As parents of a 4 yr old, we’re devoted zoo goers. And as an enthusiast photographer, at least a camera usually comes along (if not two…). Now as we’ll all experienced, the pictures we bring back from the zoo can be… disappointing. Bars, fences, unnatural habitat, none of the classic zoo environment is geared toward clean backgrounds and flattering images.
I had to smile at the zoo yesterday, watching the general picture taking population fall into two great categories, none of which, I’m afraid, brought too many good shots home.
The first group is made of life optimists who embrace the task of photographing far away animals with… their cell phone (or compact camera, the end result being more or less the same). Good luck ya folks. The second group, equally optimistic (albeit slightly better prepared), is lugging DSLRs equipped (for the vast majority) with either a typical “kit” zoom lens, or even a farther reaching cheapo all purpose slow AF zoom. While the intention of bringing the right tool is golden, in this specific case, it falls short. Slow apertures (typically 5.5, or worse yet 6.3 at the long end) are not suited to freeze animal motion without sending your ISOs skyhigh, and autofocus will miserably struggle with those bars and grilles and fences. Arghh…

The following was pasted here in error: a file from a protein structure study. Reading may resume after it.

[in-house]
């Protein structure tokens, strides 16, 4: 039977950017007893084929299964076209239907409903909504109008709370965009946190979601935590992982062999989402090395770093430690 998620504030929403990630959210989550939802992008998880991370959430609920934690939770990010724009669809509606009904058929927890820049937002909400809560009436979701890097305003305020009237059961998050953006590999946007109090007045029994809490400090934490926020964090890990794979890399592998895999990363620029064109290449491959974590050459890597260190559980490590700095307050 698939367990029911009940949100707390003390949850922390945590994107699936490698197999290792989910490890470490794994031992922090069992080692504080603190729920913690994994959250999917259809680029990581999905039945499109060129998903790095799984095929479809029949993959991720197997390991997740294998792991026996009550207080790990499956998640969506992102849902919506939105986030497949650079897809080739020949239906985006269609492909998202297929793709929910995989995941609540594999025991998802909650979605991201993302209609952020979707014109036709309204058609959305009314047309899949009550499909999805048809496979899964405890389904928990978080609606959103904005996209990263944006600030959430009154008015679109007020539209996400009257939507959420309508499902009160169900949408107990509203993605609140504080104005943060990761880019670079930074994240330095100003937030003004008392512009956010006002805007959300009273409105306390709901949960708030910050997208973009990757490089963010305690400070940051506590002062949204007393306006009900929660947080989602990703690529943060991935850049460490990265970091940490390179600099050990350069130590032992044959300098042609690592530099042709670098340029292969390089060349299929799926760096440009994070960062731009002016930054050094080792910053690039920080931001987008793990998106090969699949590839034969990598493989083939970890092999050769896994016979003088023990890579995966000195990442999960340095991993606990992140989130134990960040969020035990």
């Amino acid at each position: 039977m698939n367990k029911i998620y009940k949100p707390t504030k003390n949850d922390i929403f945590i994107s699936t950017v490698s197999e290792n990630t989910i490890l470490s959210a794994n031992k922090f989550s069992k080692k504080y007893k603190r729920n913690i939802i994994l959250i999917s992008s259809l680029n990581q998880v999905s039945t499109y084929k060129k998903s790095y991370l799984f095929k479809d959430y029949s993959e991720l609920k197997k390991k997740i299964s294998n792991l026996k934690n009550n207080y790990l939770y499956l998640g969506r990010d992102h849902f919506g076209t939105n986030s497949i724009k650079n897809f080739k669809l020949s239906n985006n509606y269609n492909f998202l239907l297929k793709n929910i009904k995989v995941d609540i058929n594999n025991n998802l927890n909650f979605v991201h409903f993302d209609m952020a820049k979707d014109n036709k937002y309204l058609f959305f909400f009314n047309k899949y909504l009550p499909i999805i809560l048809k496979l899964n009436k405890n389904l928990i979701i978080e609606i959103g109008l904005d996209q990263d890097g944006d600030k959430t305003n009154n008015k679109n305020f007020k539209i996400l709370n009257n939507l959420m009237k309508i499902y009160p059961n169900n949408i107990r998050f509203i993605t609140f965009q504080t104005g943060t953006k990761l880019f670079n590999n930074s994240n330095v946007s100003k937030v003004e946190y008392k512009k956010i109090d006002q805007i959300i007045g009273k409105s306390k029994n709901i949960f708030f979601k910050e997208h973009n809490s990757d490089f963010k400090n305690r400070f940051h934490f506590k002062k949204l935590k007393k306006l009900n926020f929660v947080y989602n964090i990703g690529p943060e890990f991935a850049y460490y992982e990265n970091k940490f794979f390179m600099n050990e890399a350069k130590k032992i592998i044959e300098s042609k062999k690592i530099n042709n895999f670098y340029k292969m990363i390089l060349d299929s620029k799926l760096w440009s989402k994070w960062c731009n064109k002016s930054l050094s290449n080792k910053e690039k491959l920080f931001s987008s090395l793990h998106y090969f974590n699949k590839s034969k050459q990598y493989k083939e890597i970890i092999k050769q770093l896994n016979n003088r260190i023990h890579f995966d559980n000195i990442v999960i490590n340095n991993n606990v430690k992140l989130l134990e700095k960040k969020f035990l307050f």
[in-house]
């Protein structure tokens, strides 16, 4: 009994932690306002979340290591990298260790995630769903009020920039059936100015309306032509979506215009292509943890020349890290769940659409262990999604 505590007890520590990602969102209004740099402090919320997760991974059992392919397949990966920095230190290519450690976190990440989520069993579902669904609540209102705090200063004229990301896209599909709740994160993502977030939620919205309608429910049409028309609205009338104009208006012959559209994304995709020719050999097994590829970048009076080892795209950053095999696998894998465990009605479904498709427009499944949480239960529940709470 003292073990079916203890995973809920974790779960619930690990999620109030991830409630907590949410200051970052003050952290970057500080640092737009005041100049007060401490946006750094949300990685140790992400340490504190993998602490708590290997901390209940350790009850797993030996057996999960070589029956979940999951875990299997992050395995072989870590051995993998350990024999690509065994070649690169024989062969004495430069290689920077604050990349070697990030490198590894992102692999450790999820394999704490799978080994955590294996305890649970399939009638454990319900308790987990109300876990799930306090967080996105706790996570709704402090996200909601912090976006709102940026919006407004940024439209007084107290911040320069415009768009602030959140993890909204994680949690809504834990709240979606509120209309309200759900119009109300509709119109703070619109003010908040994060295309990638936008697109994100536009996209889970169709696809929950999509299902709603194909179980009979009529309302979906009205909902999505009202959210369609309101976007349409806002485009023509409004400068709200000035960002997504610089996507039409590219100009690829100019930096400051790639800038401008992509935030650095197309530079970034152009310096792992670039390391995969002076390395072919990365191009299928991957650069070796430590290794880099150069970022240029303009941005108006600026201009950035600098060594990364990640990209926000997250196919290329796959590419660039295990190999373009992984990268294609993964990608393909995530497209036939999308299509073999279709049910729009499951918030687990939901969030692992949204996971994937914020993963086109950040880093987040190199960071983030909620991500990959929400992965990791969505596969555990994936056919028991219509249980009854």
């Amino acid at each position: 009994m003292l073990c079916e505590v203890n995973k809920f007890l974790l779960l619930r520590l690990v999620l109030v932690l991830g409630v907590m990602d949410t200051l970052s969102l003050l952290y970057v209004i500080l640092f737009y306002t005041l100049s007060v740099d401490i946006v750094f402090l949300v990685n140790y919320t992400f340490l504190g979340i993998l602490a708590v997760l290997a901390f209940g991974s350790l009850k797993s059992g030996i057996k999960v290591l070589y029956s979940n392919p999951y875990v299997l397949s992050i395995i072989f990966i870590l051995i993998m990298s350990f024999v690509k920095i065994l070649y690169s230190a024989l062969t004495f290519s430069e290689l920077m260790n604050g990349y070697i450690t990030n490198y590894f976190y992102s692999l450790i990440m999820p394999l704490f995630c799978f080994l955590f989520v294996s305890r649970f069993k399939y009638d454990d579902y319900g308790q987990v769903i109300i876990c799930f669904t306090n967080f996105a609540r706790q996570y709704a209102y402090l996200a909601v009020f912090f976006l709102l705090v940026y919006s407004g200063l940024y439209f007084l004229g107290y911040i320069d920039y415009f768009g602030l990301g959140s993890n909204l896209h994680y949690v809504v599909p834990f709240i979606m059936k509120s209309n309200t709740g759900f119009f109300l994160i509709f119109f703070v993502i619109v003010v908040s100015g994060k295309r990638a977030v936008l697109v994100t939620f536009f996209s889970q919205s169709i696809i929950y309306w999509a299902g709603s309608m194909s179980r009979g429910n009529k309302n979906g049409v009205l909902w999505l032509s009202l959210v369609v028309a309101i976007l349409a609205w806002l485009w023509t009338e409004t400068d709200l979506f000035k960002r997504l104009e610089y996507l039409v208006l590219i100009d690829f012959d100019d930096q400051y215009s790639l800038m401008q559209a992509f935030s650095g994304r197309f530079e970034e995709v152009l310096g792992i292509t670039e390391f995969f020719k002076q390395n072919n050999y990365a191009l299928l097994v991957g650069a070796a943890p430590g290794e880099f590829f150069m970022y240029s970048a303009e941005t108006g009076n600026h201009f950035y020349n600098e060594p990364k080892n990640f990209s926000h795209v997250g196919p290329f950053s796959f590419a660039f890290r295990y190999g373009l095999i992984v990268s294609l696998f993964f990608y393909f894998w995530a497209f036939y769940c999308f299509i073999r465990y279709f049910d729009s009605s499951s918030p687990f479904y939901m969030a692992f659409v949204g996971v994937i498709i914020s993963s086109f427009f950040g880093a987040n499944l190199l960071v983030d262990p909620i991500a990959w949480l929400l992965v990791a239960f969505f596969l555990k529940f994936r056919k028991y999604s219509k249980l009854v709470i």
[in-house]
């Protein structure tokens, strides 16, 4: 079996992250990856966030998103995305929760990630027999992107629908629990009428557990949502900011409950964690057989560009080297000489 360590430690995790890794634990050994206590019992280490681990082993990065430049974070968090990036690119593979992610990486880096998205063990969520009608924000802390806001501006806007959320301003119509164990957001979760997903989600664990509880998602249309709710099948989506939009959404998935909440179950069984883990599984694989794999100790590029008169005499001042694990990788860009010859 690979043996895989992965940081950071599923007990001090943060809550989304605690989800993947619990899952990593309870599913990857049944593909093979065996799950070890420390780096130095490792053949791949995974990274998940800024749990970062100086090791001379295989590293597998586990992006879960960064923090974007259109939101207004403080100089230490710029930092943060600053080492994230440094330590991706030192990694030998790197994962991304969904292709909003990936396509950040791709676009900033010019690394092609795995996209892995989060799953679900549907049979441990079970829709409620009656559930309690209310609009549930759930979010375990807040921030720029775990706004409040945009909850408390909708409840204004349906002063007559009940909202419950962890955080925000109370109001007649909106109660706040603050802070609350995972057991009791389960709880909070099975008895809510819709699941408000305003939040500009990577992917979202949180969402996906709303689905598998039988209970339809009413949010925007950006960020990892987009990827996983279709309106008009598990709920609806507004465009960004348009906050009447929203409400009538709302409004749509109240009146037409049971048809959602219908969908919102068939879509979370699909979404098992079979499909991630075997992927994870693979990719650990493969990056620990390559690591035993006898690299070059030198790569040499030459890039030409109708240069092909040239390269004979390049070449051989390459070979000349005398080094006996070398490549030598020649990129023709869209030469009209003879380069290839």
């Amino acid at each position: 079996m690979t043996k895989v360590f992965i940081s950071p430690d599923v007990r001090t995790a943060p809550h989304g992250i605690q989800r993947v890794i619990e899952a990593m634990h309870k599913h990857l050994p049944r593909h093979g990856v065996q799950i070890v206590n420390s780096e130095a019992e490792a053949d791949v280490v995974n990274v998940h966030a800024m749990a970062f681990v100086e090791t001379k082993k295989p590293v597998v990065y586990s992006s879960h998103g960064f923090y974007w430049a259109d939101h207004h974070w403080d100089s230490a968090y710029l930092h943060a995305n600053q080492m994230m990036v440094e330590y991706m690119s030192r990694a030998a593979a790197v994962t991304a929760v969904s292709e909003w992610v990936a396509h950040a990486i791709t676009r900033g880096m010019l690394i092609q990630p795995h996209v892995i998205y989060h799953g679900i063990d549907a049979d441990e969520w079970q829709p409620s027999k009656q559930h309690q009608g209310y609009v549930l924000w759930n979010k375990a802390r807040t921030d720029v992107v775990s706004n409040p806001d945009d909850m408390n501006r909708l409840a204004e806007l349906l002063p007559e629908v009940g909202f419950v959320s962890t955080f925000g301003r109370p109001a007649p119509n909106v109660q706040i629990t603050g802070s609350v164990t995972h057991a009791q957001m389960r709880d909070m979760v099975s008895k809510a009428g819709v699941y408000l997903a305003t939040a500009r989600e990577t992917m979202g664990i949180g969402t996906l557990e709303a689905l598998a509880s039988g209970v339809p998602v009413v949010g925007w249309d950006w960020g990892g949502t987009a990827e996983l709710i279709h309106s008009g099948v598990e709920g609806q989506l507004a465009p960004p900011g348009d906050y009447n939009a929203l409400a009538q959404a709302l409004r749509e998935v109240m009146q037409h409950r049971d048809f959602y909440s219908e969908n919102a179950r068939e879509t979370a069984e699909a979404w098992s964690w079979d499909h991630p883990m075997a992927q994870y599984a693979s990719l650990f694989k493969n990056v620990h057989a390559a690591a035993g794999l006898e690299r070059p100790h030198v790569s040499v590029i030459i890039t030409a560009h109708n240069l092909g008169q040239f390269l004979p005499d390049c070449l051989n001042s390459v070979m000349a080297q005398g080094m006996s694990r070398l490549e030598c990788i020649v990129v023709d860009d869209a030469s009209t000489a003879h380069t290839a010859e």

So what you actually DO need, is a fast, high quality telelens (zoom or prime, doesn’t matter) that you’ll focus manually (here a NEX camera featuring Focus Peaking helps greatly, needless to say). Lower ISO, cleaner pictures, better subject isolation, and more importantly, critical focus where YOU want it. In certain cases, if distance from fence to animal is right, you might even be able to *erase* that fence completely (now, that’s one neat trick).
Also, don’t hesitate to shoot all the animals that tickle your fancy. Zoos don’t only offer exotic species, but a lot of more mundane and accessible ones as well. I, for instance, love deer, goat and, most of all, sheep. Rams mesmerize me and can make compelling subjects.
Make yourself look good by taking advantage of those species you CAN shoot without bars and fencing. This little fellow was standing on an elevated spot inside a large concrete pit. By using my 135 F3.5 OM tele lens wide open, I emulated the uncluttered look of the wild and got typical expression and optimum sharpness.
Try to get at least ONE good shot of the big cats. If the lion is sleeping and/or heavy bars (usually both), try to find a pen with a glass window, and shoot until you get at least one worthy shot you’ll be proud of. Be patient. I spent five solid minutes doing burst on this leopard going up and down its space.